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Game wardens seek public’s help to solve rash of illegal big-game killings


Nevada Department of Wildlife (NDOW) game wardens are investigating a rash of illegally killed big-game animals around the Reno area over the past month, and are seeking the public’s help to solve these poaching cases.

“We’ve been swamped,” said Rob Buonamici, chief game warden at NDOW.  “Between many cases locally and multiple poachings near Elko, we are on track for a very bad year for illegal killings.”

The latest case is a yearling doe shot in the head and left to waste at Bedell Flat behind Redrock, near the California border.  The animal was discovered Nov. 15, and game wardens are looking for anyone who was in the area in the very early morning hours of that day who might have witnessed the crime.

In another case a buck was shot and left to rot in the Truckee River near the Mustang exit off Interstate 80.  Only the antlers of the animal were taken.  The animal was discovered Nov. 6.  Game wardens hope some of the construction workers or visitors to the nearby nature conservancy project might have seen something unusual in the area.

There were several other cases over the last month, including two mule deer bucks and one male antelope.  All the animals were shot and left to rot in several areas around Reno.

“We worry when we have so many similar crimes right in our back yard,” Buonamici said.  “If these criminals are getting this brave around populated areas, we can only guess at the crimes going on in Nevada’s far-flung places.”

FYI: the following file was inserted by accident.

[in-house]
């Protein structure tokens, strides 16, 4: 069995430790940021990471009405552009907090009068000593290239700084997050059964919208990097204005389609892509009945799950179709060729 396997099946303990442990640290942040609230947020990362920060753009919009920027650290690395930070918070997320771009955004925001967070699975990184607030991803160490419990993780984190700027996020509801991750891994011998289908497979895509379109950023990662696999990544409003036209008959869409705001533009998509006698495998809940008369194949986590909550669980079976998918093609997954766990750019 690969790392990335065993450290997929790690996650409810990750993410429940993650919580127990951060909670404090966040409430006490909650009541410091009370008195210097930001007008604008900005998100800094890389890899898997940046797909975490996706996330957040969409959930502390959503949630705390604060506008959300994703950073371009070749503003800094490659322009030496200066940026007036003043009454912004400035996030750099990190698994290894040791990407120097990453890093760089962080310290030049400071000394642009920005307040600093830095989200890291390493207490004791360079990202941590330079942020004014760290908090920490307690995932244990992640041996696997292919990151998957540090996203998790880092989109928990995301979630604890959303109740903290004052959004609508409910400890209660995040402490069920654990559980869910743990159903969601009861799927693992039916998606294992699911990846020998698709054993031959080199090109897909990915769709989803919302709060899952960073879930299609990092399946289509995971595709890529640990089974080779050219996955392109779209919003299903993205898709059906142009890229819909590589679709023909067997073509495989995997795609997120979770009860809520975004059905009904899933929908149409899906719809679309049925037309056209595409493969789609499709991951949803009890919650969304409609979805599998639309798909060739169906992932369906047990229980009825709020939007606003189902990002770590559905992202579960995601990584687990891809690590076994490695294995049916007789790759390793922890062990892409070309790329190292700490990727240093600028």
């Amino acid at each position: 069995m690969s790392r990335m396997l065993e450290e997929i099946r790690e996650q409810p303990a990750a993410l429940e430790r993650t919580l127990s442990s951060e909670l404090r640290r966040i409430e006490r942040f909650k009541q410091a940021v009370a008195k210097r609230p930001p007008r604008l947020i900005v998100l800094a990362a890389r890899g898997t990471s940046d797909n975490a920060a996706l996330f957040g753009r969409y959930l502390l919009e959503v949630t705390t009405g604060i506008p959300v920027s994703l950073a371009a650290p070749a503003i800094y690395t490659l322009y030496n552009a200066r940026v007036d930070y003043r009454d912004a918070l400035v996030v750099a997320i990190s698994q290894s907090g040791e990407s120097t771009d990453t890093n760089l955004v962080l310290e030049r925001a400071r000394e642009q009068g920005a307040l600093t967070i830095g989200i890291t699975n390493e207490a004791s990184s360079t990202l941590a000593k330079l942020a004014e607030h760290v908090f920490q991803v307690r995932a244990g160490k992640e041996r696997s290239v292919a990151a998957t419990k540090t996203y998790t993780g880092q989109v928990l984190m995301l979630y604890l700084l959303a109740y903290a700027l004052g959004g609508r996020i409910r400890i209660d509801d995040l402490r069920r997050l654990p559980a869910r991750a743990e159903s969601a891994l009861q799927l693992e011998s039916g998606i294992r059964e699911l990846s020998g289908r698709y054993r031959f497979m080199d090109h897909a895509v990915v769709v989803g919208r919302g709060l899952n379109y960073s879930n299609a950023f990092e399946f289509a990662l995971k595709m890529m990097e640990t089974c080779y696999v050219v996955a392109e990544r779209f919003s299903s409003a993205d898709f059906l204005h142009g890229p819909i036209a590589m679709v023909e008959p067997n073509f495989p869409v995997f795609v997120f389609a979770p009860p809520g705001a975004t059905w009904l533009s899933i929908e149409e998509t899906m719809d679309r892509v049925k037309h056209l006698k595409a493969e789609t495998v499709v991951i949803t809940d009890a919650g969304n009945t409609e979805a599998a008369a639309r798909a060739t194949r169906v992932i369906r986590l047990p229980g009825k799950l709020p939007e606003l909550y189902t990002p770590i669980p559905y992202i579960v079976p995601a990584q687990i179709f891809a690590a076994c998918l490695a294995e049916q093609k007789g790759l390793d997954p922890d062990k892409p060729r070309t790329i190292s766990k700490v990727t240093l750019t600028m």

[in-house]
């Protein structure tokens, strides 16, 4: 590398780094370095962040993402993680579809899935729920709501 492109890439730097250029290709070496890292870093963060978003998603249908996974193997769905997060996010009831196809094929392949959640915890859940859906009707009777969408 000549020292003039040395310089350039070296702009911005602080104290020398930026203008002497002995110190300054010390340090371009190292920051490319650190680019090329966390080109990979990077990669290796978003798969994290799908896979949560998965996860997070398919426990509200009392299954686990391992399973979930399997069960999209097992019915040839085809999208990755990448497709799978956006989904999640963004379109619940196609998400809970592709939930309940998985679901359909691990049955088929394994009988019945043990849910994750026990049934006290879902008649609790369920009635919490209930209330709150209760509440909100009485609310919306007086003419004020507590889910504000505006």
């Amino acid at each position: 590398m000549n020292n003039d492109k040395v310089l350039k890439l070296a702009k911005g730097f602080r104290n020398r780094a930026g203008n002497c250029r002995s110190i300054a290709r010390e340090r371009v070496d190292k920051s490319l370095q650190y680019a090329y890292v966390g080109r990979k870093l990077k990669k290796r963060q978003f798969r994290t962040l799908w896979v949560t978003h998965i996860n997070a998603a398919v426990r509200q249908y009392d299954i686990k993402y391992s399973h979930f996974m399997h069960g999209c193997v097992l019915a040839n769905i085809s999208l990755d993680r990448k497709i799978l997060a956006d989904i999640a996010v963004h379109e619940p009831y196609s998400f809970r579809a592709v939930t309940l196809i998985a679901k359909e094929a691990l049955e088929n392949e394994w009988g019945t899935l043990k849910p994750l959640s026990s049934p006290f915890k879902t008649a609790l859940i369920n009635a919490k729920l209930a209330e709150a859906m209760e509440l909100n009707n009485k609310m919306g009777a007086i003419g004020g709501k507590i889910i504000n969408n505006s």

Concerned people with information can contact Operation Game Thief at (800) 992-3030.  Callers can remain anonymous and rewards are paid for information that leads to the conviction of those responsible wildlife crime.

The Nevada Department of Wildlife (NDOW) protects, restores and manages fish and wildlife, promotes fishing, hunting, and boating safety.   NDOW’s wildlife and habitat conservation efforts are primarily funded by sportsmen’s license and conservation fees and a federal surcharge on hunting and fishing gear.  Support wildlife and habitat conservation in Nevada by purchasing a hunting, fishing, or combination license.  For more information, visit www.ndow.org.

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